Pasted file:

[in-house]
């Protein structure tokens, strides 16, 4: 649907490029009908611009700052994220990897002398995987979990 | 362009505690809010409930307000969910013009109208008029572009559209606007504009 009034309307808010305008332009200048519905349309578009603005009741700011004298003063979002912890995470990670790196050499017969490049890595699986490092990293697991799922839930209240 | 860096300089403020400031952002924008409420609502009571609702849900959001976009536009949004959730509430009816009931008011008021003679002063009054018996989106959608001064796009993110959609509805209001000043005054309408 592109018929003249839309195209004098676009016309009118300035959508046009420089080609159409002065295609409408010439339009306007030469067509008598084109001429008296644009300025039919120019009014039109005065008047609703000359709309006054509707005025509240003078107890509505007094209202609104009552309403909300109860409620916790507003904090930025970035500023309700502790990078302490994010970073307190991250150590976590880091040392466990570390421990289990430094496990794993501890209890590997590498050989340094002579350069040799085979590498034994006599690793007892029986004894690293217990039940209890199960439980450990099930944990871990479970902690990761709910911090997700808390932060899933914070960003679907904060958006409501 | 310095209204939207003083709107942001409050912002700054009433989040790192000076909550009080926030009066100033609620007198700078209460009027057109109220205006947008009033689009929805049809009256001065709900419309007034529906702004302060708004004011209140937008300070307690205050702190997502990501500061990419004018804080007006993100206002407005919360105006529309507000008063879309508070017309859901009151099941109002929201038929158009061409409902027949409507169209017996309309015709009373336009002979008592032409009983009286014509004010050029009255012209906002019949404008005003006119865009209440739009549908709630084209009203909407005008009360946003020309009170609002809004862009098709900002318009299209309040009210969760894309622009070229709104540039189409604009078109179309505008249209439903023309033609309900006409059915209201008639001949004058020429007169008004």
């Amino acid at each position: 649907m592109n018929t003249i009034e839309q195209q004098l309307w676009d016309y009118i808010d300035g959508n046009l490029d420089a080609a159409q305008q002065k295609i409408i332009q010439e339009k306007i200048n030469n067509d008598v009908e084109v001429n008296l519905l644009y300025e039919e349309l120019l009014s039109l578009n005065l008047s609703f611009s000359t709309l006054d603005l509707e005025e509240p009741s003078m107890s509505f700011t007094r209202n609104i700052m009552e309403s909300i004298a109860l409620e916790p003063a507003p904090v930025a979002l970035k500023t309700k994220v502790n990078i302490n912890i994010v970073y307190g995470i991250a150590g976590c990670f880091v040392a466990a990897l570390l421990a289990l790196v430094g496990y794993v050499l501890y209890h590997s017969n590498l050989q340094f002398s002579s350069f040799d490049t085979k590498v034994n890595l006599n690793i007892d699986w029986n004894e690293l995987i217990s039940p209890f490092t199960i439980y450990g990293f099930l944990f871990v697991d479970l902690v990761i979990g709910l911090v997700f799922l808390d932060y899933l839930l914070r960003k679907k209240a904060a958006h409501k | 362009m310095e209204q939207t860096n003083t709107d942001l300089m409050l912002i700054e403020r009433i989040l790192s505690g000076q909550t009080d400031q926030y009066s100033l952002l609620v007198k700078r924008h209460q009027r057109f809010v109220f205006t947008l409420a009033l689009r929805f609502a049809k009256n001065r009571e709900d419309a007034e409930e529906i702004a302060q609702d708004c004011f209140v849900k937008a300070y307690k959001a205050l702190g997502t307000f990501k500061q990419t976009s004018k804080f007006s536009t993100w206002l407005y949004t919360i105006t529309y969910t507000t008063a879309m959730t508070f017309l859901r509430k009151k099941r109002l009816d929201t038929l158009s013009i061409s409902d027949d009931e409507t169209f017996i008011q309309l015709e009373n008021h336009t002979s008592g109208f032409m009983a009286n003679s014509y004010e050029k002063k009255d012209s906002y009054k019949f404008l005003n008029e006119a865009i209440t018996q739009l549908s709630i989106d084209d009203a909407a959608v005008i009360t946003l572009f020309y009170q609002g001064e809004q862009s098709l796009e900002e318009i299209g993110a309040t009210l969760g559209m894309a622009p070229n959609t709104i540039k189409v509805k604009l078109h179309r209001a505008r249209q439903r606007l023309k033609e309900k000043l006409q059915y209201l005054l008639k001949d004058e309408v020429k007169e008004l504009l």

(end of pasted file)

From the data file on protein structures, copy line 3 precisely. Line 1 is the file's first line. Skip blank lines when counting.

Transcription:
């Amino acid at each position: 649907m592109n018929t003249i009034e839309q195209q004098l309307w676009d016309y009118i808010d300035g959508n046009l490029d420089a080609a159409q305008q002065k295609i409408i332009q010439e339009k306007i200048n030469n067509d008598v009908e084109v001429n008296l519905l644009y300025e039919e349309l120019l009014s039109l578009n005065l008047s609703f611009s000359t709309l006054d603005l509707e005025e509240p009741s003078m107890s509505f700011t007094r209202n609104i700052m009552e309403s909300i004298a109860l409620e916790p003063a507003p904090v930025a979002l970035k500023t309700k994220v502790n990078i302490n912890i994010v970073y307190g995470i991250a150590g976590c990670f880091v040392a466990a990897l570390l421990a289990l790196v430094g496990y794993v050499l501890y209890h590997s017969n590498l050989q340094f002398s002579s350069f040799d490049t085979k590498v034994n890595l006599n690793i007892d699986w029986n004894e690293l995987i217990s039940p209890f490092t199960i439980y450990g990293f099930l944990f871990v697991d479970l902690v990761i979990g709910l911090v997700f799922l808390d932060y899933l839930l914070r960003k679907k209240a904060a958006h409501k | 362009m310095e209204q939207t860096n003083t709107d942001l300089m409050l912002i700054e403020r009433i989040l790192s505690g000076q909550t009080d400031q926030y009066s100033l952002l609620v007198k700078r924008h209460q009027r057109f809010v109220f205006t947008l409420a009033l689009r929805f609502a049809k009256n001065r009571e709900d419309a007034e409930e529906i702004a302060q609702d708004c004011f209140v849900k937008a300070y307690k959001a205050l702190g997502t307000f990501k500061q990419t976009s004018k804080f007006s536009t993100w206002l407005y949004t919360i105006t529309y969910t507000t008063a879309m959730t508070f017309l859901r509430k009151k099941r109002l009816d929201t038929l158009s013009i061409s409902d027949d009931e409507t169209f017996i008011q309309l015709e009373n008021h336009t002979s008592g109208f032409m009983a009286n003679s014509y004010e050029k002063k009255d012209s906002y009054k019949f404008l005003n008029e006119a865009i209440t018996q739009l549908s709630i989106d084209d009203a909407a959608v005008i009360t946003l572009f020309y009170q609002g001064e809004q862009s098709l796009e900002e318009i299209g993110a309040t009210l969760g559209m894309a622009p070229n959609t709104i540039k189409v509805k604009l078109h179309r209001a505008r249209q439903r606007l023309k033609e309900k000043l006409q059915y209201l005054l008639k001949d004058e309408v020429k007169e008004l504009l």